It seems that 2018 is going to be the 'Year of the FPGA' here on element14, so I thought I'd join in, buy a small

development board and do a simple project or two.


Here's the board I settled on in the end. Rather than go for Xilinx, which I've worked with in the past, I

decided to experiment with a Lattice FPGA and their toolset. I liked the look of this board because it's

quite simple, with just an XP2 series FPGA part (in the kind of package where you can see all the pins) along

with a fast SRAM and an SPI flash memory. They probably haven't brought out enough I/O pins to satisfy MK,

but there's plenty for what I want and they come out to standard 0.1" pin headers, so prototyping will be

easy. A nice feature is having the programmer on the board in the form of an FTDI chip, so no need to buy an

expensive programming cable and, as it's Lattice's own board, their development software knows how to talk to

it. A further advantage of having the FTDI part there is that the second channel can function as a UART

connection between the FPGA and the PC.


If you study the following photo carefully you may be able to spot the typo that lead to my title for this

blog (if you don't know what a Boojum is, see reference [1] below).



Here are photographs of top and bottom.




Product LinkProduct Link


It's a nicely made, 4-layer board, with all the appropriate decoupling, so no complaints there.


The FPGA comes preprogrammed with a soft processor (Lattice calls it the Mico8) that runs code that enables

it to present a menu to the PC and execute simple commands. So my first task was to see if I could get that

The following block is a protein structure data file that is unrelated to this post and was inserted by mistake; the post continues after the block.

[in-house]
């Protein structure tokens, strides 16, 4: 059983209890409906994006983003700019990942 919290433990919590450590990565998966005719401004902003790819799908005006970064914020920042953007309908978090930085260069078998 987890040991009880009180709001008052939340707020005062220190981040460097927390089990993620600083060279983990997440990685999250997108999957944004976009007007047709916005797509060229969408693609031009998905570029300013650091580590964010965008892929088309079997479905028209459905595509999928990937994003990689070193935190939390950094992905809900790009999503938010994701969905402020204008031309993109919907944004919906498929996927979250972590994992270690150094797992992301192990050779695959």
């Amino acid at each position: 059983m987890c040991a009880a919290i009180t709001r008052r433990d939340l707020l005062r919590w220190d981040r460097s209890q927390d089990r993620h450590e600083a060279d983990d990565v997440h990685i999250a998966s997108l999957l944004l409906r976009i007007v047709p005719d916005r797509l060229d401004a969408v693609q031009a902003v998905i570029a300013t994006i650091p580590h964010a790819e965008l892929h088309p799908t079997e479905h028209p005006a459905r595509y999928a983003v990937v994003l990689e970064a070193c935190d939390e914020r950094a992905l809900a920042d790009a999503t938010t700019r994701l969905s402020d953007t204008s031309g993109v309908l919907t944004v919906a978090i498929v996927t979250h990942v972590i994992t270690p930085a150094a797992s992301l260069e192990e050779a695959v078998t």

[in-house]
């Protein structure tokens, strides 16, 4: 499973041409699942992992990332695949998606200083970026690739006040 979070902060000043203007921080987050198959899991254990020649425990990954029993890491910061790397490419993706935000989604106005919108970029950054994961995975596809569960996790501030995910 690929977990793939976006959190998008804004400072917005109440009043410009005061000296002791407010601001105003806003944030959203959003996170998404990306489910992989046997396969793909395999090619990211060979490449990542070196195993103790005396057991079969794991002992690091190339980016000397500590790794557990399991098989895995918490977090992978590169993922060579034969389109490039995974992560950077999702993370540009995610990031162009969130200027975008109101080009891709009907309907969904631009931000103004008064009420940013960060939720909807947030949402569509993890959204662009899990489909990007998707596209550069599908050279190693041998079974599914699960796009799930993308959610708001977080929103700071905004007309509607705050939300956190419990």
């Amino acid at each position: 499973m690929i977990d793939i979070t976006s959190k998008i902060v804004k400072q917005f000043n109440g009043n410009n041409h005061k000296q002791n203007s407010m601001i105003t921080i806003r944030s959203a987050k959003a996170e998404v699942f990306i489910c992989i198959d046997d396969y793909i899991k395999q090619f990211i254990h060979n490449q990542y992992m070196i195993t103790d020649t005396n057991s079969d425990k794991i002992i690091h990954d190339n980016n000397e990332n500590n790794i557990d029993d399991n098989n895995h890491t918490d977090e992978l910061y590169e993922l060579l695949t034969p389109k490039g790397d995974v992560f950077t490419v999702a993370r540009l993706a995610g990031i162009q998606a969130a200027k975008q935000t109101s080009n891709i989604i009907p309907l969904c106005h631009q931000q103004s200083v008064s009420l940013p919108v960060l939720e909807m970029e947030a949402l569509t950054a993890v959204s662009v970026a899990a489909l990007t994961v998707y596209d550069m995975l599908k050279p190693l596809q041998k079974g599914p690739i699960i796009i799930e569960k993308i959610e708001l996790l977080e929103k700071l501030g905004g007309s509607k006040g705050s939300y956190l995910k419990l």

functioning before doing anything of my own.


I'd already installed Lattice's Diamond design software before purchasing the board. I did that as a safety

measure - no point buying the board if I couldn't develop with it. The design software is free, but does

require registering and setting up a user account. The software is node-locked to the MAC address of the

computer. The first time I installed it, it failed to work and I just got two pop-up boxes with unhelpful

messages before it shut down (telling you that there has been a program exception isn't really very useful).


At first I thought it might be licensing - I'd inadvertantly used the WiFi MAC address rather than the

ethernet one to get a licence file - but changing to a licence based on the ethernet didn't help, so I

uninstalled the software and reinstalled it. When I reinstalled, I accepted everything and that time it was

fine (the first time I'd gone for a cut-down install to save space).


Since I'd already installed the design software, which apparently includes drivers, I just plugged the dev

board into the PC and ignored the warnings on the packaging to install drivers first. However, regardless of

that, Windows went off and fetched a driver from somewhere. Then I was posed with a puzzle. In the Device

Manager, the board showed up under USB devices but there was no COM port so I didn't know what to enter into

pUTTY's setup. After fiddling around for a bit, I realised that the properties for the B channel had a tick

box for VCP (virtual COM port), I ticked that, that gave me the COM port but without a port number, I pulled

the USB and reinserted it, and finally had COM5 that I could enter into the properties on the serial set-up

of pUTTY (a bit painful, but that's computers for you).



When I pressed the reset on the board I saw this on the terminal. You can see I've issued a couple of

commands and the replies that came back. So I seem to have a working board that can talk to the PC.



Next task will be to see if I can get a little, simple VHDL synthesised and on to the board - maybe count on

the LEDs, or something like that. Then I'll have a go at doing a real project (probably something music

related, as that seems like an interesting area to explore and should be a nice fit with the FPGA's



The next part is here

Booards and Boojums: Lattice XP2 Brevia2 Board: Part 2: Count Those LEDs!